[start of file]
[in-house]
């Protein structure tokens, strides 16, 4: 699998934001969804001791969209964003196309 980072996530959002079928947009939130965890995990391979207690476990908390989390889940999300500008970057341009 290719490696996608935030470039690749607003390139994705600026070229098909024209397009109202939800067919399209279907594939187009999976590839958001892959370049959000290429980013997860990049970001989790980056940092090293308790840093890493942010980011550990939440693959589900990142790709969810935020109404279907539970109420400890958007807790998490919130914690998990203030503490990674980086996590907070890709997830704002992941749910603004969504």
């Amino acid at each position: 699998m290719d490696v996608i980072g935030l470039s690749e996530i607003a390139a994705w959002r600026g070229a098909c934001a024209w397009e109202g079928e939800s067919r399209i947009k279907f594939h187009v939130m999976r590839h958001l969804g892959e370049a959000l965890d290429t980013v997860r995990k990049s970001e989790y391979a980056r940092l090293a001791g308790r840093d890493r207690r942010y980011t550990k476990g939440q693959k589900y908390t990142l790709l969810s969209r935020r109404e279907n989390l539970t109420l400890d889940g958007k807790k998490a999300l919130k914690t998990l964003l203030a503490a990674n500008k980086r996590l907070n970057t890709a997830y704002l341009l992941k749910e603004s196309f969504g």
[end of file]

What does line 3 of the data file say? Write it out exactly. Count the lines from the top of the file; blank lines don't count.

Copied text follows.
């Amino acid at each position: 699998m290719d490696v996608i980072g935030l470039s690749e996530i607003a390139a994705w959002r600026g070229a098909c934001a024209w397009e109202g079928e939800s067919r399209i947009k279907f594939h187009v939130m999976r590839h958001l969804g892959e370049a959000l965890d290429t980013v997860r995990k990049s970001e989790y391979a980056r940092l090293a001791g308790r840093d890493r207690r942010y980011t550990k476990g939440q693959k589900y908390t990142l790709l969810s969209r935020r109404e279907n989390l539970t109420l400890d889940g958007k807790k998490a999300l919130k914690t998990l964003l203030a503490a990674n500008k980086r996590l907070n970057t890709a997830y704002l341009l992941k749910e603004s196309f969504g």